The LOTR Movie Site
November 14, 2000

Responses to Max B.
Brian M.

Greetings. Thanks for the response Max. I'll have to beg everyone's pardon myself. I just spent the last eight hours reading 19th century scribble and my brain is fried.

Since Max responded by points, I'll do the same:

1. "If I overlooked your response..."--My apologies. I was trying to be witty and failing miserably. They say there's nothing like a little humor...and that was nothing like it.

2. "As for your Smurf's line of reasoning, must it always comes down to people presenting ridiculous extremes to make their point?"--To which I respond, "Must it always come down to people ignoring the logical conclusion of their position when it happens to indeed be ridiculous?" You called it, "an extreme", but I challenge you to define what "an extreme" is in a coherent way and not contradict the philosophical prescedents you set for us so far. No, adding women to the trilogy is not tantamount to having Hefty go toe-to-toe with Sauron. But the same arguments you've given can be used to justify either.

3. "I see the text as wonderful, but nowhere near perfect. I don't worship it or the author."--You're right, this is a simple matter of disagreement, but on a more fundamental level. I think Tolkien's idea of man as a "sub creator" in literature, that is, worshipping God by imitating His creative actions in a microcosm, is right on the mark. As such, its not a issue of a "textual artifact", but more one of intellectual rights. Tolkien created Middle Earth and all that's in it. "Inherently wrong" are the only words I can think of to describe willfully manipulating his creations in a way that thei creator would not agree with. Simply because you don't worship the author does not necessity his/her death. BTW, you seem to leave open the possibility that a text can be "perfect." What sort of criteria would sucha text have to meet?

4. "But she isn't even allowed to go on the journey? Surely she could pick berries or something on the way?"--Please tell me you're trying to do what I was earlier with the "ridiculous extremes". For someone who thinks that women need a more active role, isn't this a little bit patronizing? No, Arwen isn't allowed to go on the journey. Its got nothing to do with what she's capable of, and everything to do with the fact that, like it or not, Tolkien didn't write her into the party himself.

5. "If you want to take issue with definitions of masculinity , we can start a new thread.... What I suggest is that men are allowed to act as (per the definition used) "women" and "men", while women are only to act as "women"."--I would indeed enjoy embarking on this tangent, but wouldn't feel comfortable doing so without the webmaster's permission. Its so broad that we could go entire posts without even mentioning the trilogy.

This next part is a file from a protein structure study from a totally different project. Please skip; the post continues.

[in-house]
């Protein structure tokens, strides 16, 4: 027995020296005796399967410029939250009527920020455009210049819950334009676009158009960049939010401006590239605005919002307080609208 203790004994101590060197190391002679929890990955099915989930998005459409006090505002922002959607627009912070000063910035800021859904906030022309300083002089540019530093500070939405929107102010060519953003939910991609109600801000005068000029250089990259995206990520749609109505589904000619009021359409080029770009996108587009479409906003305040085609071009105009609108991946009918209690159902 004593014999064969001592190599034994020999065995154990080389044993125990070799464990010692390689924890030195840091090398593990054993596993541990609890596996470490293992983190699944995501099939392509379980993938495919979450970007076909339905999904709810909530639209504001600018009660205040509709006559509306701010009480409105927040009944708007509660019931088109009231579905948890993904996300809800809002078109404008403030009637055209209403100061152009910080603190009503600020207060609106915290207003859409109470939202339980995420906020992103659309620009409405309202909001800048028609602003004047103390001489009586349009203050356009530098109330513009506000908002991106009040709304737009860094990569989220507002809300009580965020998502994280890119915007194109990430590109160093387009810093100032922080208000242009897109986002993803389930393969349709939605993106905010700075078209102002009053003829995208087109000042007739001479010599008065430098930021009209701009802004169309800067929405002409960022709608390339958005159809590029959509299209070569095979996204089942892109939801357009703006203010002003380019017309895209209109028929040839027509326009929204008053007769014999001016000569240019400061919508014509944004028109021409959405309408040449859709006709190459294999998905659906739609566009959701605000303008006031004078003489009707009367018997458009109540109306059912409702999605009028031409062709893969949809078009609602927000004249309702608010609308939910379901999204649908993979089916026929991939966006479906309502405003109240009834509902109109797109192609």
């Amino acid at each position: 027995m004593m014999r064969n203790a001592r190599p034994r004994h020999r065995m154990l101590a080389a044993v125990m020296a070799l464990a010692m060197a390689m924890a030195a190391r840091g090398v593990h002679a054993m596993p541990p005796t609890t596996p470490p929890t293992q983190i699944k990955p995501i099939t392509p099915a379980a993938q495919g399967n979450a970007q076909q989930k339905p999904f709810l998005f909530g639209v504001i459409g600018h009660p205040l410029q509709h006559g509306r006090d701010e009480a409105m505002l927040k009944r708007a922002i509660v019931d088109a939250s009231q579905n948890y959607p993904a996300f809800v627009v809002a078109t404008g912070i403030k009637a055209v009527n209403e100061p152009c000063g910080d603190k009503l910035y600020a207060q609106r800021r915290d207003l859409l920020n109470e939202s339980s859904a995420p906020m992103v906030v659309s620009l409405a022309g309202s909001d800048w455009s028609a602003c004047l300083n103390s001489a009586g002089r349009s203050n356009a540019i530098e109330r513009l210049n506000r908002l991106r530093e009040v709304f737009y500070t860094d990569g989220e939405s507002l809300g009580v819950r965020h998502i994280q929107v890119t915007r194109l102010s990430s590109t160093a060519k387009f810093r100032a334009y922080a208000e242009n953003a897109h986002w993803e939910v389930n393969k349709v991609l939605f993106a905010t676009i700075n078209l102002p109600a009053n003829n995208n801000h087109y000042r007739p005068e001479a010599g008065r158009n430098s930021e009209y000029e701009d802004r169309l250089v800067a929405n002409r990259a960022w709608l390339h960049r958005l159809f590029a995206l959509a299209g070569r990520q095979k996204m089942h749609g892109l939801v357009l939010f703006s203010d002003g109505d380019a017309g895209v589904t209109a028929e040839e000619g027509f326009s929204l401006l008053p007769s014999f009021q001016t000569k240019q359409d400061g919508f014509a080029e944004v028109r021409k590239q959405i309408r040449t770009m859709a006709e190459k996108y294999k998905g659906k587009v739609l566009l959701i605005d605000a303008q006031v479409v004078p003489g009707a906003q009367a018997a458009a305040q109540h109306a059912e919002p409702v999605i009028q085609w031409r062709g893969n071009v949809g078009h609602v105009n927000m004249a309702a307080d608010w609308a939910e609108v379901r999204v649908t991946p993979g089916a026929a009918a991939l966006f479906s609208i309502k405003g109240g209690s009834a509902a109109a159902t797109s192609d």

6. "Now, while you may continue to argue that females have wonderful roles in the book, it's not hard to see that in the movies...those roles would amount to all of 10 minutes film time."--My point is this: If the roles are already there, why do we need to "reinterpret" anything? It would make more sense and be more consistent to bring out the existing examples more fully, rather than cut them out and jam in something new.

7. "What it comes down to in many cases, is the person who fears that environment always seems to look to history and the past (and origins) for what is better than what we have now or could posssibly ever develope."--One could easily respond that those who oppose it simply realize that simply because its the lastest rage, doesn't mean it is therefore intelligent and worthwhile. Students of history may remember how Reformed Darwinism (the idea that human can control evolution) used to occupy a position similar to that you now afford PPM. They will also remember that it ended up providing philosophical justification for the Holocaust (Its just an analogy, so don't take it too far). I have problems with PM and PPM that run deeper than your response seems willing to admit. Once again, I won't go there without an OK from the webmaster, for the same reasons I mentioned in #5.

8. "Hence, Tolkiens' work in it's original format is perfect, ancient races were more pure and noble than today, etc et al."--If you believe that, I've got some beach front property in Oklahoma to sell you. That last broad brush stroke may apply to romantics, but I'm not one of them. Anyone who knows anything about history won't fall for it. My arguments can't be answered by that approach. Its a question of rights, right back to his "author as sub creator" point. Tolkien didn't relinquish his when he died, and is still the creator of Middle Earth. I think that if we're going to discuss the point further we'd best take up the issue of "sub creator" v/s "death of the author". Everything else will just be scratching the surface.

9. "And fear this, PJ may not actually be making the movie specifically for you or other people on this site."--I really don't care who he's making it for. It doesn't change the dynamics of the situation in the slightest. If he felt like directing his version towards the bushmen of the Kalahari, I would still argue that he should stay as close the the original as possible. Anything less, and it ceases to be Tolkien and it becomes Peter Jackson standing in front of the Trilogy shouting "Weee! Look at me!"

Ah well. Hope someone finds something in that worth chewing on. Best regards all.